I just finished watching the 18-hour documentary series by Ken Burns and Lynn Novice on the Vietnam War. To call it an epic masterpiece is an understatement–to call it a definitive documentary on one of the most complex events in U.S. history is to commit the common sin of oversimplification. Nonetheless, I found the series extremely affecting–as a person who came of age and political consciousness during the era covered, it was a reminder of how much my worldview and life path was a response to all that was happening then. What I will say, is that of all the documentaries I have watched on the Vietnam War era, this one was the most personal, the most human, the most balanced (despite an obvious U.S. bias) and the most accurate in providing historical facts.
Seemingly every day we wake to some new terrifying and dispiriting news from the Trump administration. It’s almost too much to bear and yet, we must not only bear it, but continue to resist it and all the other politics of hate.
Since the election, time and time again, Trump and members of his administration have touted “law and order” rhetoric, to advance an agenda that aims to expand criminalization, deportations and promote white supremacy.
I went into law school thinking that I wanted to be a civil rights attorney. As a black queer woman, I understood many of the social injustices experienced by marginalized communities and wanted to use my law degree to fight the many systems of oppression that plagued and terrorized the communities that mattered to me. It wasn’t until my third year of law school, that I that recognized current cannabis policies as a legitimate social justice issue – particularly due to the way marijuana prohibition is enforced.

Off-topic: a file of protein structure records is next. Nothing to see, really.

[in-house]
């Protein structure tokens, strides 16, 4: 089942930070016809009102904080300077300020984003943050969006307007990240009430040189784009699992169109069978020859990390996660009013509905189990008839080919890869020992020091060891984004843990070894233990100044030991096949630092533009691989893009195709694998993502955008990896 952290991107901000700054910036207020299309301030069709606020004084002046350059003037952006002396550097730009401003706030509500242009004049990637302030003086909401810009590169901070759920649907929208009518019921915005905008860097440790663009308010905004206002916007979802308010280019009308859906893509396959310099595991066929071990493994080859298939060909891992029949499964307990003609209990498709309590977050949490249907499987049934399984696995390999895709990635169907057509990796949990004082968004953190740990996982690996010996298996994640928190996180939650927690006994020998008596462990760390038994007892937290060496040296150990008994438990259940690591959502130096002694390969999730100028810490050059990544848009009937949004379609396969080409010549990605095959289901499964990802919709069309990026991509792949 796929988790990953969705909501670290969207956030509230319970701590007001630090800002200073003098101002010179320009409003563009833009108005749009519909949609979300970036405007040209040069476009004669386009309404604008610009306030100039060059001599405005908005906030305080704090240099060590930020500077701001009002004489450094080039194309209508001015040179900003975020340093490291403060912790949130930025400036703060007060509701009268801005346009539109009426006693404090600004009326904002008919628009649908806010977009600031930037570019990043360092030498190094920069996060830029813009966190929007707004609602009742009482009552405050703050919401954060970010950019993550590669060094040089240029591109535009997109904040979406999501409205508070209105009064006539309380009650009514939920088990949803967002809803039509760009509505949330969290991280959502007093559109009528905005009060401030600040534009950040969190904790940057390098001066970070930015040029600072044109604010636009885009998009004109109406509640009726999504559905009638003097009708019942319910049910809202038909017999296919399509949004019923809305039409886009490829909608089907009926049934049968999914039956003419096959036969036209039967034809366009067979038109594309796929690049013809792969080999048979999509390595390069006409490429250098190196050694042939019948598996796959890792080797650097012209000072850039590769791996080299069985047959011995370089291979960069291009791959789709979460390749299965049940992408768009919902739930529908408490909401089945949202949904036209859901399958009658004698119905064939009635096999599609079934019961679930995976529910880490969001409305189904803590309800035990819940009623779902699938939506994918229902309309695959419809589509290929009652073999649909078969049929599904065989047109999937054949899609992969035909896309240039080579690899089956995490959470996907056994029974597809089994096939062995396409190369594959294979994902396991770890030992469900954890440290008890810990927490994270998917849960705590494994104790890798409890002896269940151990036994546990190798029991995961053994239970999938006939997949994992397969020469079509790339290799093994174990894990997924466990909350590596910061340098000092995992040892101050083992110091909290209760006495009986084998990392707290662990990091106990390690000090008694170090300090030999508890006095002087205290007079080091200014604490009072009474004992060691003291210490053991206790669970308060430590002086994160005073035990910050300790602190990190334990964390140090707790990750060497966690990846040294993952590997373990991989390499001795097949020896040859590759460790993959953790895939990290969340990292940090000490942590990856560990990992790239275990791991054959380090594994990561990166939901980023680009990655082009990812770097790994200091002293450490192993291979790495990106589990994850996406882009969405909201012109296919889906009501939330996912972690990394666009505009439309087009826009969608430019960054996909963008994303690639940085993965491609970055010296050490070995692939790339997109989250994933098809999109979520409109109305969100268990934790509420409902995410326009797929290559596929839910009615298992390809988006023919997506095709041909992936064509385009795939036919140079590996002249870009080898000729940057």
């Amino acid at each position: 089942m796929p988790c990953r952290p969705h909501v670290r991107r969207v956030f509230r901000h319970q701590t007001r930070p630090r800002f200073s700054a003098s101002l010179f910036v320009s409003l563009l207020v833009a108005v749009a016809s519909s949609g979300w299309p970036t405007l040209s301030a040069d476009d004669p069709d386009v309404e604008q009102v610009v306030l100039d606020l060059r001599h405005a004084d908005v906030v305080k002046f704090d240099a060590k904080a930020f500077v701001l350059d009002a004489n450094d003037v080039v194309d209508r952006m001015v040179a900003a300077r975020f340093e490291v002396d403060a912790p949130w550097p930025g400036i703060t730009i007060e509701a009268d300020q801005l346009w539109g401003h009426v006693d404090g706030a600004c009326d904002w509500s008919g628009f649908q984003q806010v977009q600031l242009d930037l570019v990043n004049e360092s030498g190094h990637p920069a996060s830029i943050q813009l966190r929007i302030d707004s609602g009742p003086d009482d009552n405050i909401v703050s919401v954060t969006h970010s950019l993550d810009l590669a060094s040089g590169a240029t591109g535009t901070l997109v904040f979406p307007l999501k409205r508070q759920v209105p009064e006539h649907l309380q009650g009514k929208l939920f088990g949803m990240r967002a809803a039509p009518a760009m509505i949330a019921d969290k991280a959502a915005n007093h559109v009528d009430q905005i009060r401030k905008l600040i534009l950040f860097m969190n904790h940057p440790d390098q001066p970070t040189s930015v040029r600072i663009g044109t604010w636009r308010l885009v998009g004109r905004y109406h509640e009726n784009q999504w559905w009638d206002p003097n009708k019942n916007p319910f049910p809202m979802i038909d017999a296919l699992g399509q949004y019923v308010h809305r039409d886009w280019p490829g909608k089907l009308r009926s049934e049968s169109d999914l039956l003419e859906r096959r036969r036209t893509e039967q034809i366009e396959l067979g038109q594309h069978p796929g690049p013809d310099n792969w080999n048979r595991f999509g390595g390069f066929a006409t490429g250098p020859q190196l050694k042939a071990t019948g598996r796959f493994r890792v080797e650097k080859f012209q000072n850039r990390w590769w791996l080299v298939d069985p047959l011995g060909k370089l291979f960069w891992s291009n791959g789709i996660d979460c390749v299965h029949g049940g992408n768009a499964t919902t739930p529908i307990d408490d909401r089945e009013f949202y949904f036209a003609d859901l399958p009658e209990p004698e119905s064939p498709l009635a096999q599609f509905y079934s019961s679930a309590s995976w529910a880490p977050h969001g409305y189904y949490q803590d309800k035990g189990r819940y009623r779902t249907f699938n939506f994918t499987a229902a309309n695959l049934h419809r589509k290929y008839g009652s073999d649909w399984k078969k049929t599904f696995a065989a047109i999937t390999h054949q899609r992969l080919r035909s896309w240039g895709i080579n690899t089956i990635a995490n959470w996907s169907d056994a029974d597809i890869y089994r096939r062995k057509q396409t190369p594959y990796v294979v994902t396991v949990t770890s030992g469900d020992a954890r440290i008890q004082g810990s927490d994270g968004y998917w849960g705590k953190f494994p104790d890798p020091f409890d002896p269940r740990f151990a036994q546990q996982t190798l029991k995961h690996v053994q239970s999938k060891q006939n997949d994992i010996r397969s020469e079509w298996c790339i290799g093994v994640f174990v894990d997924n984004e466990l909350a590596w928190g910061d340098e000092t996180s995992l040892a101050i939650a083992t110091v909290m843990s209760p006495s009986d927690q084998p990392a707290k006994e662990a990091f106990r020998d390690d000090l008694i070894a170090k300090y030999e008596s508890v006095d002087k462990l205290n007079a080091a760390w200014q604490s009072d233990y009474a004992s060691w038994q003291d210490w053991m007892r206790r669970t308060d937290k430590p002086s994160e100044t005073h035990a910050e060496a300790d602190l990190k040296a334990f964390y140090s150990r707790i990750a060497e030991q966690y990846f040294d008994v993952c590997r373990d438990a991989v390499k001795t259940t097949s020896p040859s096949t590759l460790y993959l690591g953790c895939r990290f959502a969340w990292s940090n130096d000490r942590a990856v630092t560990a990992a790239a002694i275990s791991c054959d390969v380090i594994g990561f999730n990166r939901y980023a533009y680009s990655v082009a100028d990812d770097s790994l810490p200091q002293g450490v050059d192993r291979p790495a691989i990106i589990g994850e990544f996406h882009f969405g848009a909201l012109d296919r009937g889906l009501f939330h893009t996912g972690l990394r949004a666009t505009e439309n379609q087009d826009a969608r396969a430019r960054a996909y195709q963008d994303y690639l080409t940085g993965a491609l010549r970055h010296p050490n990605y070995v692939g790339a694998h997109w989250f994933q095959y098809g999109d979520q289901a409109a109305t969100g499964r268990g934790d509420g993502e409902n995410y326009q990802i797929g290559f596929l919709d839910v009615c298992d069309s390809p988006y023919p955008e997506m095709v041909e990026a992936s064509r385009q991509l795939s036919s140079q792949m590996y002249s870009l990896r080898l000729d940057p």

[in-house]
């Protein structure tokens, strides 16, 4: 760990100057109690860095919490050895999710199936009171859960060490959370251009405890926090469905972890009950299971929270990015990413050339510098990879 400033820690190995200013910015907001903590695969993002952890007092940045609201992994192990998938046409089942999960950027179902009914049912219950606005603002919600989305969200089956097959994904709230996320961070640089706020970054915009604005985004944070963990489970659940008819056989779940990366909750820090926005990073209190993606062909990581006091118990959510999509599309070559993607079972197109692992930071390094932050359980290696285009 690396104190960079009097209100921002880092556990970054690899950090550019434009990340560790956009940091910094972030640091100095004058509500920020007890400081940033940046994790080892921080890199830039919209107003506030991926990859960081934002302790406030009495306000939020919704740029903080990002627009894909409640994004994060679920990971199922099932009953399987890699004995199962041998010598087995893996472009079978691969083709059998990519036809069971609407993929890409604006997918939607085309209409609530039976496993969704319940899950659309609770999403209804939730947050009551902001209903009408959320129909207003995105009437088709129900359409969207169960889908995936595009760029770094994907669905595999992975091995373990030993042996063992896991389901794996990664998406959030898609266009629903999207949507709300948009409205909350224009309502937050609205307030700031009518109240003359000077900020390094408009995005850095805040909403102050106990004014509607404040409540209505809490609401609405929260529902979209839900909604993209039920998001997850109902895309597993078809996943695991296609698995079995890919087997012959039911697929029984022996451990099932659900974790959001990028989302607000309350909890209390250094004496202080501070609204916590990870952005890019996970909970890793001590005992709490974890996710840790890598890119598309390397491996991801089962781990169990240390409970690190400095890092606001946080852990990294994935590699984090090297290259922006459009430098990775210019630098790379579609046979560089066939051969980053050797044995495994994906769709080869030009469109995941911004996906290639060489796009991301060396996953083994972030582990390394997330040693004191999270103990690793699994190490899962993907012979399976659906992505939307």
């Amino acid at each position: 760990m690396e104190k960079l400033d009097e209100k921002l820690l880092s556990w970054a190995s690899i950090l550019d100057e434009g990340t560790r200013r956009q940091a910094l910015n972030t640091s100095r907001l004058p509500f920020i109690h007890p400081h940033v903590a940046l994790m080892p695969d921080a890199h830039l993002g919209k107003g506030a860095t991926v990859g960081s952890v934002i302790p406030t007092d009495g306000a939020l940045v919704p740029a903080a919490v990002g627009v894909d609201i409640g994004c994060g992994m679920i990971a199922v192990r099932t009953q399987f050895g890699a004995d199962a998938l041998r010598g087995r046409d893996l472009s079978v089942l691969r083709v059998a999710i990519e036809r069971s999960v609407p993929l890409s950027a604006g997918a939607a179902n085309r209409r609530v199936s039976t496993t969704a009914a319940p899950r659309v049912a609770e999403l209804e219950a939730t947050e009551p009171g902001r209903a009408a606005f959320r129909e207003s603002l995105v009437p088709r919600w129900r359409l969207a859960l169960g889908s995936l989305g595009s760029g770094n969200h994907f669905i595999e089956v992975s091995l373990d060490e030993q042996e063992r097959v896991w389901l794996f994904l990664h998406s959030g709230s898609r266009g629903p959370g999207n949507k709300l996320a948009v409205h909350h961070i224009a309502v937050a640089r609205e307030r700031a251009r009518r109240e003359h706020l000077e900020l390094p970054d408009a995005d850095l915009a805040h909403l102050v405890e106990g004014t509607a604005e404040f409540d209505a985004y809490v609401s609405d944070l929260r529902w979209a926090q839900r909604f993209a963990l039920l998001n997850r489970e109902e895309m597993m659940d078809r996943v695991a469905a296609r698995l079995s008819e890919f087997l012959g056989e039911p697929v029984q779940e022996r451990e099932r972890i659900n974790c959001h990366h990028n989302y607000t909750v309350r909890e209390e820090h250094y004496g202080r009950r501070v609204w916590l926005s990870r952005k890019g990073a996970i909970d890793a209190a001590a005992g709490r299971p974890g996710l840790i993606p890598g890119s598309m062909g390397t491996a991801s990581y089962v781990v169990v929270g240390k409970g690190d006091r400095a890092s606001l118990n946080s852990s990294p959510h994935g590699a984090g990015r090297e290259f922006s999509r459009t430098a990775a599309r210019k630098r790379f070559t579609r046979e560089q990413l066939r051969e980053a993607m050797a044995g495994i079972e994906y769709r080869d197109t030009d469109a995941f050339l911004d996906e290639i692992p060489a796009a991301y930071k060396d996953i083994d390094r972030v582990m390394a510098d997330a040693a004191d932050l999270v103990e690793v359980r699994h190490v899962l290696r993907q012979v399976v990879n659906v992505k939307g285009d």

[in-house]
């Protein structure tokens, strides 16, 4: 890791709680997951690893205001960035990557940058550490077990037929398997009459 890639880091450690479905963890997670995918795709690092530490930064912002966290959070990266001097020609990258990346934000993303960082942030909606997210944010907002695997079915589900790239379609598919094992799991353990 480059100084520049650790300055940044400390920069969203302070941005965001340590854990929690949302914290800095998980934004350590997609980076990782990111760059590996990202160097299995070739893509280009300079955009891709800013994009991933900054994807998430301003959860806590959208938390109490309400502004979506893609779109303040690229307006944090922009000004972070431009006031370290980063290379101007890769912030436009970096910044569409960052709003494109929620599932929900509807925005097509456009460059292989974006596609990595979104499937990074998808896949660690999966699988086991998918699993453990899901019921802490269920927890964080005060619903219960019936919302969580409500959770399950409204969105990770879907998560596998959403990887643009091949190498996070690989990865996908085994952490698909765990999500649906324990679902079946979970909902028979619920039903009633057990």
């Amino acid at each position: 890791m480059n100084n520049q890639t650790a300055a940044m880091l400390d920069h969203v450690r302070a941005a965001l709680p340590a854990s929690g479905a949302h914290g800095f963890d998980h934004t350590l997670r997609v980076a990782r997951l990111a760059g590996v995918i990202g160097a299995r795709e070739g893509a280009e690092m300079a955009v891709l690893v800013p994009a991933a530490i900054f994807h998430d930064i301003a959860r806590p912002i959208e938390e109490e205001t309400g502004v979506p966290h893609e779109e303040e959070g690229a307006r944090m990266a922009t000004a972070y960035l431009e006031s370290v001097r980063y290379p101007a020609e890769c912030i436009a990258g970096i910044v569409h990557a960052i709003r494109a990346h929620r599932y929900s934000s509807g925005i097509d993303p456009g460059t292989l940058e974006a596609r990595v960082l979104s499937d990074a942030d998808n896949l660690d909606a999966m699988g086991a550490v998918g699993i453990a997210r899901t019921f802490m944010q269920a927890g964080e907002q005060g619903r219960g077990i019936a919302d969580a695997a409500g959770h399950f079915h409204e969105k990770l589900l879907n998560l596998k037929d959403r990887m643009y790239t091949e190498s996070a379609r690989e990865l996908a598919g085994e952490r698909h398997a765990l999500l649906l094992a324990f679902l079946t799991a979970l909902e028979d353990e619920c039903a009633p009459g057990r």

Last week, Senate Majority Leader Mitch McConnell rolled out a disastrous healthcare bill drafted behind closed doors by a small group of Senate Republicans that would rollback provisions in the Affordable Care Act that has extended access to health care to millions of people. The independent Congressional Budget Office analysis reports that the Republican bill would leave 22 million uninsured and millions left besieged because of the nearly $800 billion in proposed Medicaid cuts.
In a joint statement, the United Nations (UN) and World Health Organization (WHO) expressed their support for countries in the review and repeal of laws that criminalize drug use and possession of drugs for personal use. This joint statement, which addresses discrimination in health care settings, comes in light of the Sustainable Development Goals (SDGs) which aim to “ensure that no one is left behind”.
On Wednesday, in a lengthy 139 page opinion, the Second Circuit Court of Appeals upheld a harsh life-without-parole sentence for Ross Ulbricht, the alleged creator of the Silk Road darknet marketplace. In 2015, a lower court convicted Mr. Ulbricht of operating the Silk Road website, on which individuals bought and sold drugs. The court sentenced Mr. Ulbricht to life without the possibility of parole, the harshest punishment short of death that our legal system allows.
Editor's Note: The following is a speech given on Wednesday, April 26, on the occasion of Ethan Nadelmann's last week at the Drug Policy Alliance, which he founded.
We Still Have a Chance to Stop Kratom Prohibition – And the DEA Actually Wants to Hear Your Thoughts
This summer, the Drug Enforcement Administration (DEA) announced its intent to ban kratom, a medicinal plant used for millennia in Southeast Asia and currently used by millions in the United States. After DPA members and activists sent over 70,000 messages to Congress, 51 U.S. Representatives and almost a dozen Senators asked the DEA to postpone their ban.